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Bee balm, a beautiful garden herb

Earlier this season, when my granddaughter asked me what my favorite garden flower was, I had to stop and think about it for a few seconds before telling her that my favorite is probably red bee balm. I was reminded of our conversation earlier this week. As I was working in the yard, the sun emerged from behind the clouds and I couldn’t help but marvel at how radiant and lovely the bee balm patch really is, when it’s in full bloom with sun shining brightly upon it.

A stand of bee balm can be a welcome, easy-to-grow addition to any flower garden. The blooms really are spectacular, and they remain for quite a long time. They’re wonderfully fragrant, too: spicy, sometimes reminding me of citrus, sometimes of oregano.

Bee balm (Monarda) is a long-blooming perennial which is easily grown in any garden soil. It will achieve heights of 3 feet or more and, when in full bloom, can be stunningly spectacular in most any landscape or flower garden location. Mine can be seen growing in a single, eye-catching cluster on a short, steep rise along the edge of the yard, amid large rhododendron bushes on one side and a cedar hedgerow on the other. The showy white flowers of queen of the meadow (Filipendula), which grows toward the bottom of the slope, enhance the beauty of the scarlet bee balm blooms, although the queen of the prairie will fade long before the bee balm does. Hostas, daylilies and several other perennial flowers, which grow at the foot of the hill, complete the picture. I have also seen attractive, crimson bee balm blossoms, like those that bring my little hillside to life in mid-summer, used delightfully among boulders in a rock garden and very appealingly, as a border planting along an old stone wall.

Don’t be frightened or turned off by the name, bee balm. You won’t have to contend with angry legions of swarming bees in your plantings, although you will often see bees working the aromatic blooms, just as you would see them among plantings of any other sweetly scented, brilliantly sunlit flowers. The real bonus, as if an ongoing show of such exotic-looking, sweet-smelling blooms weren’t incentive enough, is in the fact that gardeners can also expect their attractive, perfumed plantings to be frequented by nectar-seeking butterflies and hummingbirds.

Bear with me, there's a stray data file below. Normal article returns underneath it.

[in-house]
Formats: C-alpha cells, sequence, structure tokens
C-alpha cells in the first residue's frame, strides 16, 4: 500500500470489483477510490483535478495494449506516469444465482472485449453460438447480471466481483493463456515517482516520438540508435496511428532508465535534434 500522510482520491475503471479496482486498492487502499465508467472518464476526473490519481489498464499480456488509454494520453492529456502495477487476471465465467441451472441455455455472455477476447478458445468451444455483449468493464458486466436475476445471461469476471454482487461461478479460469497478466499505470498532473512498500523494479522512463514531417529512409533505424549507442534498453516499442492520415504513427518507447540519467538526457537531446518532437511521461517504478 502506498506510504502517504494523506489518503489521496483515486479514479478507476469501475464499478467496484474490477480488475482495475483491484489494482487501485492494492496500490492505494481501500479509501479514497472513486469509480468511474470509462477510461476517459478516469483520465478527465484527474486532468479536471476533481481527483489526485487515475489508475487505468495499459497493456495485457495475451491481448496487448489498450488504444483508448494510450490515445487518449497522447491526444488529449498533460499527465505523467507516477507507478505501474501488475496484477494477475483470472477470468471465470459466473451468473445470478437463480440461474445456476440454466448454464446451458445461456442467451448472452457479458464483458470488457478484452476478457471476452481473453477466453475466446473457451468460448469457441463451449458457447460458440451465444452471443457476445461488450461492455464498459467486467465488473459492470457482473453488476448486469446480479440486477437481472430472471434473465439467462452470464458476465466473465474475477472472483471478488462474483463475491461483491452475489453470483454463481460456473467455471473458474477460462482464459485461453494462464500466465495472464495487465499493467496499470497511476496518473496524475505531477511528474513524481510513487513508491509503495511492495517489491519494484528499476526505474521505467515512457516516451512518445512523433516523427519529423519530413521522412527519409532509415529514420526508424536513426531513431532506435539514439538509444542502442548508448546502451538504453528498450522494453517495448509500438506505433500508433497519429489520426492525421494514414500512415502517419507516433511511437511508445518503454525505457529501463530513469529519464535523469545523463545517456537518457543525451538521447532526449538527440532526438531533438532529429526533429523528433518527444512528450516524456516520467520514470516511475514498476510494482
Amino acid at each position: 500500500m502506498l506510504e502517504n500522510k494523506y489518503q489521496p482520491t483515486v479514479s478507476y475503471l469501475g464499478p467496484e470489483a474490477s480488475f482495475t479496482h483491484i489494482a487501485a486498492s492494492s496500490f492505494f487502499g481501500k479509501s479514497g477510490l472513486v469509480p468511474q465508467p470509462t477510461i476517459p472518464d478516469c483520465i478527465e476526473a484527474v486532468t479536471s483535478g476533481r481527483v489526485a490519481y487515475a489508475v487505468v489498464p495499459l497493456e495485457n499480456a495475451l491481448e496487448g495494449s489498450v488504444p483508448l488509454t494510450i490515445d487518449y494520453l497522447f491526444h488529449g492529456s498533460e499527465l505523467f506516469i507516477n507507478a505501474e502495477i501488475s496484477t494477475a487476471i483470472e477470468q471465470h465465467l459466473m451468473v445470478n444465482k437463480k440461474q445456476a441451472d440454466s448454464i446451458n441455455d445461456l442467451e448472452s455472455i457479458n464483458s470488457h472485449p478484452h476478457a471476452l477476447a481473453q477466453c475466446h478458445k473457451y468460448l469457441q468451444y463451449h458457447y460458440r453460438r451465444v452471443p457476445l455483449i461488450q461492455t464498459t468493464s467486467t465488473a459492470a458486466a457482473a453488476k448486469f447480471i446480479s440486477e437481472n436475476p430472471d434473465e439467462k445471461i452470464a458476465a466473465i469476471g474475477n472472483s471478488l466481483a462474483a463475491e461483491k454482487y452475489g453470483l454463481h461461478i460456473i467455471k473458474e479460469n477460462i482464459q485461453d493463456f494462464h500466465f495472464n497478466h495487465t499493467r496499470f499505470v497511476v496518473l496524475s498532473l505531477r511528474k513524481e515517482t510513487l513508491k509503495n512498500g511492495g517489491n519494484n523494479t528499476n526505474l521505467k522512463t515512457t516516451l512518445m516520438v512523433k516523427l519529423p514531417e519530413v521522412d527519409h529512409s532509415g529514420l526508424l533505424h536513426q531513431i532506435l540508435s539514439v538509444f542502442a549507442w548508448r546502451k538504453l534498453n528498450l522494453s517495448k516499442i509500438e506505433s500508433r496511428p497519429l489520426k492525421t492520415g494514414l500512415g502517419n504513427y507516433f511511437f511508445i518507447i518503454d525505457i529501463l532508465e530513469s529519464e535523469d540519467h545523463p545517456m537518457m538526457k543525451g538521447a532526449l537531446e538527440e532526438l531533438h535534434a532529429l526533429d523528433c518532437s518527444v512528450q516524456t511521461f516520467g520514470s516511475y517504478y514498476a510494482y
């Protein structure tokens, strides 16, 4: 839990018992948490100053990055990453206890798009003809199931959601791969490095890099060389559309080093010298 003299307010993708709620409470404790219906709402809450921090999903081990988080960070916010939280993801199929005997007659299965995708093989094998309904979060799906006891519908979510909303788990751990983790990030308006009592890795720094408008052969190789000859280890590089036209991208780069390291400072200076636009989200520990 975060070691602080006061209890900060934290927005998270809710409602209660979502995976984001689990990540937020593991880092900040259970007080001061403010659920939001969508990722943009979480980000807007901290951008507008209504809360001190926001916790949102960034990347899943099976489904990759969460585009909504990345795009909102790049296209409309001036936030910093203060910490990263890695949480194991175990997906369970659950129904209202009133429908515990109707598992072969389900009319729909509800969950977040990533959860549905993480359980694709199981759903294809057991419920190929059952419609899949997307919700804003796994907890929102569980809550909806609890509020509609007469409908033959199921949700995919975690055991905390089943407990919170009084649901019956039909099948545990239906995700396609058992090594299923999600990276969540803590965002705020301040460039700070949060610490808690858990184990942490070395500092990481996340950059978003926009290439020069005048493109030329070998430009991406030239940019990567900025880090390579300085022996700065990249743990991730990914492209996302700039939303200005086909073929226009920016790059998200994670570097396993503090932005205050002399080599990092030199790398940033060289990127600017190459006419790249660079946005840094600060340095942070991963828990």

Bee balm is a native mint; common to most of eastern North America. Its roots are creeping rhizomes, and as such, it tends to move outward in all directions, sometimes quite aggressively, once it becomes established. Most gardeners divide their plantings every three years or so, in the spring, to prevent overcrowding. I find it easiest to keep them where I want them by removing plants that are growing along the outermost edges of the planting. The roots are never very deep in the ground, so division and removal is relatively easy. I could plant them elsewhere, but I’ve run out of room. So, I give what I remove away.

The aboriginal Americans regarded bee balm as both a medicinal and a culinary herb. The leaves were brewed into teas, which were used to improve digestion and to treat coughs, colds, fever, anxiety, pain and discomfort, and melancholy.

Bee balm is sometimes referred to as “Oswego tea,” a name which dates back to the European settlers’ earliest encounters with the Iroquois (or Haudenosaunee) people, who were living in the region that now encompasses Oswego and the surrounding areas to the south and southeast of Lake Ontario. The Shakers, a Christian religious sect that branched off from the Quakers, had established a settlement there, and it is believed that this Shaker community was the first to learn about the uses and value of bee balm from the native people.

When the American colonists destroyed an entire shipment of English tea by, among other things, dumping it into Boston harbor in what became known as the Boston Tea Party – the culmination of a protest against the Tea Act of 1773 taxes imposed upon them by the British crown – the use of Oswego tea became popular. It was commonly used.

It is generally accepted that, sometime later, a John Bartram of Philadelphia sent bee balm seeds to England, where growing bee balm became quite fashionable. Oswego tea was soon enjoyed throughout much of Europe, where it was cultivated under the names gold Melissa and Indian nettle.

In fact, bee balm is related to the bergamot used in Earl Grey tea. And bee balm teas can be used in recipes that call for Earl Grey. The leaves can be dried and used alone or in combination with other herbs to create unique and refreshing herbal tea blends. The blooms can also be used, but sparingly, as they are strongly flavored. Flower heads steeped in liquid can then be made into jams and sorbets, as well. I am told, too, that the leaves can be used to really perk up the flavor of homemade apple jelly. And the petals can be used as a spicy garnish for salads and soups.